A. Benign: Unilateral, Cystic, Mobile, Smooth, Smaller than 8 cm (7 cm is a tennis ball)
B. Malig: Bilateral, Solid, Fixed, Irregular, Ascites, Rapid growth rate, Cul-de-sac nodules
C. Indications for surgery:
1. Ovarian cystic structure >5cm followed for 6-8 weeks without regression
2. Any solid ovarian lesion
3. Any ovarian lesion with papillary vegetation on the cyst wall
4. Any adnexal mass greater than 10cm in diameter
5. Ascites
6. Palpable adnexal mass in a premenarchal or postmenopausal patient
7. Torsion or rupture suspected
D. Palpable ovary in a postmenopausal female
1. In the premenarchal or postmenopausal period any ovarian enlargement should result in surgical intervention
E. 5 cm cystic adnexal mass in a young female
1. 95% of ovarian cysts smaller than 5cm in diameter are nonneoplastic; OCP for more rapid regression of functional cysts
F. 10 cm cystic adnexal mass in a young female
1. Any mass larger than 10cm should be surgically explored
G. Firm adnexal mass in a young female
1. Firm masses are an indication for surgery
H. Any adnexal mass in a pt 40 YO or older
1. Determine menopausal

V. FIGO clinical stages of ovarian carcinoma: see charts

VI. Principle of managing epithelial ovarian carcinoma

A. Surgery--TAH/BSO, omentectomy, debulking
B. Chemotheraphy--cisplatin after debulking to < 2cm
C. Radiation theryapy--more morbid than chemo.
D. Tumor markers--hCG, CA-125

VII. Approximate overall five-year survival rate for ovarian malignancies and the five-year survival rate as it pertains to each clinical state

A. Overall~30% Stage I: 70%, Stage II: 25%, Stage III: 12%, Stage IV: 5%


I. Histologic classification

A. Epithelial
1. Serous cystadenoma
a. 15-25% of all benign ovarian tumors, 20-50 YO, 5-15cm, B in 12-50%, derived from surface epithelium of ovary, resembles mucosa of the oviduct, may find adjacent psammoma bodies (calcific concretions~x-ray), often asymptomatic, Tx: TAH/BSO or conservative for reproductive years
2. Mucinous cystadenoma
a. 16-30% of all benign neoplasms, B in only 5-7%, rarely malignant, 20-40 YO, differentiation of ovarian surface epithelium to endocervical type of mullerian duct epithelium (tall, columnar cells), often very large (15-30cm), completely cystic & multilocular, Tx: young--unilateral oophorectomy, older--TAH/BSO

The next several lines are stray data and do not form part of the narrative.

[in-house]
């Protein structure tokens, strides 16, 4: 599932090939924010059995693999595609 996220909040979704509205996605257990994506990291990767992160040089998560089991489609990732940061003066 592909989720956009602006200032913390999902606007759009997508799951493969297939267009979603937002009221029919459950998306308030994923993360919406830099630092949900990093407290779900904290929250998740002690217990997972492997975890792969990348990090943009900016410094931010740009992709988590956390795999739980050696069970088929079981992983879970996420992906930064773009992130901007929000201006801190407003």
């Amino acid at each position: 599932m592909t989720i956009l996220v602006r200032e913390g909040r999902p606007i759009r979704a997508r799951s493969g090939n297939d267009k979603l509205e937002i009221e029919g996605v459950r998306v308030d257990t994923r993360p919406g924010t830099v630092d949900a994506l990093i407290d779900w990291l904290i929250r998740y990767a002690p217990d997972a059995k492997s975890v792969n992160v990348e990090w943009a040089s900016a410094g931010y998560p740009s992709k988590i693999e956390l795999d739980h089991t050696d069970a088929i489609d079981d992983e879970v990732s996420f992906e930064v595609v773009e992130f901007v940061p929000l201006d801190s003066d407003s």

3. Pseudomyxoma peritonei
a. From spillage of mucinous contents into peritoneal cavity, biologically malignant, histologically benign, can result in progressive malnutrition
4. Cystadenofibroma
a. Variant of serous cystadenoma, less common, partially cystic & partially solid, usually benign and unilateral, surface with broad papillae or deep sulci, Tx varies with age and associated findings
5. Brenner tumor
a. 1-2% of all ovarian tumors, gross characteristics similar to fibroma, rarely malignant, 5-13% B, >50YO, arise from Walthard cell rests, 10-15cm, solid, can be assoc. with Meigs syndrome (ascites & hydrothorax), Tx: excision or oophorectomy
B. Gonadal Stromal Tumors
1. Thecoma
a. See "Functiona1 Ovarian Neoplasms--Granulosa-theca cell tumors"
2. Hilus cell tumor
a. See "Functional Ovarian Neoplasms--Hilus cell tumors"
C.Nonintrinsic Connective Tissue Tumors
1.Ovarian fibroma
a. Middle-aged pts (avg~48 YO), connective tissue of ovarian cortical stroma or possibly inactive endstage thecoma, 2-10% B, ~6cm, can be assoc. with Meigs syndrome, Tx: removal
D.Germ Cell Tumors
1.Benign cystic teratoma (dermoid)
a. 18-25% of all ovarian neoplasms, 20-40 YO, almost always benign, 12% B, 5-10cm, arises from primordial germ cells (sebaceous material, teeth, sweat glands, nervous tissue, skin), often solid, 30-50% seen on XR d/t teeth), Tx: excision of cyst with ovarian conservation